How to Stay Hydrated Safely This Summer

By: Allison Warren  |  May 11, 2024

By Allison Warren

With the summer fast approaching and temperatures rising in NYC, it is imperative that we stay hydrated. When staying hydrated, one must take certain safety precautions to ensure the water they are drinking is not contaminated. While some people are environmentally contentious and only drink from reusable water bottles, many people still use disposable plastic water bottles, with an estimated 50 billion water bottles purchased each year by Americans, which can pose a few noteworthy health concerns.

Firstly, one must understand how a plastic water bottle is produced. When oil or natural gas is heated to very high temperatures, the hydrocarbon molecules that comprise these substances decompose into smaller molecules called monomers. In order to make plastic, these monomers are joined together to build a polymer, a larger molecule. Different plastics are comprised of various combinations of monomers. To form a bottle, plastic is heated until it melts to a liquid and is then placed into a mold where the plastic hardens.

In order to determine if it is safe to reuse a plastic water bottle, one must find out which type of plastic the bottle is made of. Plastic water bottles are often made from polyethylene terephthalate (PET) (PET), a clear, lightweight plastic. 

One concern with reusing water bottles is that there may be chemical leaching. Chemical leaching occurs when chemicals from the plastic dissolve and mix with the liquid inside the bottle. Causes of chemical leaching include exposure to high temperatures, sunlight, or long storage times. Reports indicate that antimony, bisphenol A (BPA), and phthalates are chemicals that may leach from a water bottle if the plastic contains these chemicals. Before reusing water bottles, it is advisable to check which chemicals the plastic contains.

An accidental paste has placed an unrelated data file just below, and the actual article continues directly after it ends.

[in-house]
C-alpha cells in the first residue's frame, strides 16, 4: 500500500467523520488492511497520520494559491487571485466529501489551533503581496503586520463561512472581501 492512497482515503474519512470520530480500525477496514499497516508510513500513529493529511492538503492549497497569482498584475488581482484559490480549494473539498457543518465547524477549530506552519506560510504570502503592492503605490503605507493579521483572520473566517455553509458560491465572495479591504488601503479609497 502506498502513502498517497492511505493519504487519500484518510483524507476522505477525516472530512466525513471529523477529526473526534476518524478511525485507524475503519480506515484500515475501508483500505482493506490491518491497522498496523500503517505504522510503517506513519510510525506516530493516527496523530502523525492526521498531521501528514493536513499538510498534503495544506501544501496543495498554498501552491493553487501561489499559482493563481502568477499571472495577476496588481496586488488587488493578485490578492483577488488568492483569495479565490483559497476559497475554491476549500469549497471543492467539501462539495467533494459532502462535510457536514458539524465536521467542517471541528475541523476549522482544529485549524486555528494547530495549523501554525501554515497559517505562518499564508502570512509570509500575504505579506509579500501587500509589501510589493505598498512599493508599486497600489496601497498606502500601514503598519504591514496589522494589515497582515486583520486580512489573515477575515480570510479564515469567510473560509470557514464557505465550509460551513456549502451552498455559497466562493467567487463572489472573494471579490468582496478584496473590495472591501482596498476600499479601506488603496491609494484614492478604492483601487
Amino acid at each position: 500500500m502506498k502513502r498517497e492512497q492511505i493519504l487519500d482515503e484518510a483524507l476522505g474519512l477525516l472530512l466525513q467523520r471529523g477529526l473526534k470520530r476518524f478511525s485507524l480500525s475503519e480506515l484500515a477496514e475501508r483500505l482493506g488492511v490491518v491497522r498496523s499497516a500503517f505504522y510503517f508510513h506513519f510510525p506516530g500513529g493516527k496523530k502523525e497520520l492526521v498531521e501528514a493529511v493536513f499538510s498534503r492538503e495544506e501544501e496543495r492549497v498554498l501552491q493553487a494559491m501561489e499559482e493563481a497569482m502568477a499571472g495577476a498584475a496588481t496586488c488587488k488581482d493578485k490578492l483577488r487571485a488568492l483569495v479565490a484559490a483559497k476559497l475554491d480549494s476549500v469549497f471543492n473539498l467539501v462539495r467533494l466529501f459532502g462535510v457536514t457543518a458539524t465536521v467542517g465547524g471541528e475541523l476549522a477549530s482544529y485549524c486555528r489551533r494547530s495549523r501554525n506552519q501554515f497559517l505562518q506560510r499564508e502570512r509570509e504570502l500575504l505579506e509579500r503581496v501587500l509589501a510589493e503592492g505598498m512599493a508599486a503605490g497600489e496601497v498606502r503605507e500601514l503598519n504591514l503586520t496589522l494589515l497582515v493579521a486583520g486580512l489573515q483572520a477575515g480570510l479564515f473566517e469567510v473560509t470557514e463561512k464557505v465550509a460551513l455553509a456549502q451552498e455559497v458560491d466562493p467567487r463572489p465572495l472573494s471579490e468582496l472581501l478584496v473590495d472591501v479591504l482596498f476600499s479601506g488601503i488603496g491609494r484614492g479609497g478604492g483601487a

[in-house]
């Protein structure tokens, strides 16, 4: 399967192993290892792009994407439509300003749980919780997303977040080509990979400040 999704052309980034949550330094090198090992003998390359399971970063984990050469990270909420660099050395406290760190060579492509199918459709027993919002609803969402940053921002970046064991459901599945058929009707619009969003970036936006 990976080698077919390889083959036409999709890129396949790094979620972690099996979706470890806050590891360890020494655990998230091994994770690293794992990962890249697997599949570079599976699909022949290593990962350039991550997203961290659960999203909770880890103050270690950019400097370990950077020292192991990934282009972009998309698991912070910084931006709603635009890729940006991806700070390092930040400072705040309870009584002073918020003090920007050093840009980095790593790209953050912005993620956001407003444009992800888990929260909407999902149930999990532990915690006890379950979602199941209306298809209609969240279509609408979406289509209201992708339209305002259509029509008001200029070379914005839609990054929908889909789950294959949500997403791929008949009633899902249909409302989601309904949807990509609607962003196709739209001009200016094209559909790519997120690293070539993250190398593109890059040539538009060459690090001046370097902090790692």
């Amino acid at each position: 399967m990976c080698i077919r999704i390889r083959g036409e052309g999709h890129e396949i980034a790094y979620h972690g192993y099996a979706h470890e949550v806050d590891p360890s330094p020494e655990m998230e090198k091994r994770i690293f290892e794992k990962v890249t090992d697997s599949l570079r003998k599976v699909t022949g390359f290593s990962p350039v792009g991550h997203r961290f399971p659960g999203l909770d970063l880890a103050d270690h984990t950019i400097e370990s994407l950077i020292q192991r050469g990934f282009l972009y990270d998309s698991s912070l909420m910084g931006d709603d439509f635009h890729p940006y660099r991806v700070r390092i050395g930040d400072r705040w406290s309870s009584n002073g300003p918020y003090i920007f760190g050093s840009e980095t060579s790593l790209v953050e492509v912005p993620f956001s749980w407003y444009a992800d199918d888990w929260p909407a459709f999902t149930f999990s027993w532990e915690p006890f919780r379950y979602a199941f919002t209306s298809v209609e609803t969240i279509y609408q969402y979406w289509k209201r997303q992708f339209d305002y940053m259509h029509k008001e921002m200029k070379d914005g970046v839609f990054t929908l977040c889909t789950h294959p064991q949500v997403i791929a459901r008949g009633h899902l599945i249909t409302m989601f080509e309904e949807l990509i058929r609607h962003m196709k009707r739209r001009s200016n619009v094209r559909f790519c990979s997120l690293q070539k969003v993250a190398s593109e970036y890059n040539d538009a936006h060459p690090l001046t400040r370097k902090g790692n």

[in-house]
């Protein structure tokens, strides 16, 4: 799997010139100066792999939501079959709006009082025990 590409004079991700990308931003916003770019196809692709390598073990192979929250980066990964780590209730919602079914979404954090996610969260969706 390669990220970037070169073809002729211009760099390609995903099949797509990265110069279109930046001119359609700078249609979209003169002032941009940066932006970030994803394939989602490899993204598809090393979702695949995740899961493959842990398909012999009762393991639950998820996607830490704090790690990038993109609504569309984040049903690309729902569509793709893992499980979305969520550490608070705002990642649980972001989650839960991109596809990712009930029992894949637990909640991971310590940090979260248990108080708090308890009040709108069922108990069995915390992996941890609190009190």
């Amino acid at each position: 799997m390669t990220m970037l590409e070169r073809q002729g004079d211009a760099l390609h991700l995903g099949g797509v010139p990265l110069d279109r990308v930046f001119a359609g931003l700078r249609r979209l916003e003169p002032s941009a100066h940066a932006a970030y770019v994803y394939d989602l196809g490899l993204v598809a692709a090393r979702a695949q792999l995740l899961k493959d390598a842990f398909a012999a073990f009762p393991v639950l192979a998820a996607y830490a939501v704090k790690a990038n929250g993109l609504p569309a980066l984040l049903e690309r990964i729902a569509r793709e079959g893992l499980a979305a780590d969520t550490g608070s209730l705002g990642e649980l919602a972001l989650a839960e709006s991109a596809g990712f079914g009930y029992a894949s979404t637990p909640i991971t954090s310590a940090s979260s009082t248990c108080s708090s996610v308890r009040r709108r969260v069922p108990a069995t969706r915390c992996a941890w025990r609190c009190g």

Antimony has been known to cause nausea, vomiting, and diarrhea in the short term. Long-term exposure leads to an increase in cholesterol and blood sugar levels, but it is not carcinogenic. One should store their PET plastic water bottles indoors indoors at room temperature to prevent antimony leaching. While leaching has been found in plastic water bottles in plastic water bottles, it is very gradual and often not in dangerous amounts. A 2008 study found that at temperatures of 80 degrees Celsius, leaching will occur in dangerous amounts in just 1.3 days. 

BPA mimics the hormone estrogen, leading to hormonal disruptions. Exposure to BPA, which is found in more rigid plastics like polycarbonate, has been related to increased blood pressure, type 2 diabetes, heart disease, and possibly related to affecting the brains and prostate glands of fetuses, infants, and children. BPA proved to be so harmful that the FDA banned the usage of BPA in baby bottles and sippy cups. Nowadays, most plastic water bottles sold are BPA-free. However, its replacement has been similar chemicals like bisphenol S (BPS) and bisphenol F (BPF), which have not been thoroughly studied and may bear similar effects as BPA, leading some to recommend that one should not use any plastic products. 

Phthalates have been known to interfere with growth and brain development in kids as well as an increase in allergies. However, in regards to chemical leaching, it often remains in non-dangerous amounts and does not pose a serious threat to one’s health, assuming the bottle was not left exposed to hot temperatures.

An additional concern with plastic water bottles is the potential for bacterial growth. In fact, bacterial growth in water bottles proves to be a far greater concern than chemical leaching. Manufacturers recommend only using disposable water bottles once and not reusing them, as plastic water bottles can become a breeding ground for bacteria. Furthermore, an unfinished water bottle left out at room temperature, the optimal temperature condition for most bacteria to grow in, can leave bacteria growing in the bottle throughout the day. As the bacteria grow in the bottle, it can organize into resilient colonies known as biofilms, which protect the bacteria from chemical cleaning supplies and may host some species of bacteria or viruses that can make people ill if infected. One study reported that bacteria can grow in a water bottle as quickly as 1 colony per mL to 38,000 colonies per mL in 48 hours at 37 degrees Celsius, which is 98.6 degrees Fahrenheit. As water bottles get reused, they often develop cracks and scratches on the surface, providing an additional surface for bacterial growth. If one decides to reuse a plastic water bottle, it remains critical to first wash the bottle properly and ensure the surface is not damaged. 

If one wants to protect oneself this summer from the risk of chemical leaching and bacteria-bred water bottles, it is highly encouraged that one purchase a reusable stainless-steel or glass bottle as an alternative to the disposable plastic that they may wash and clean regularly. An added bonus is that you will be protecting the environment, too!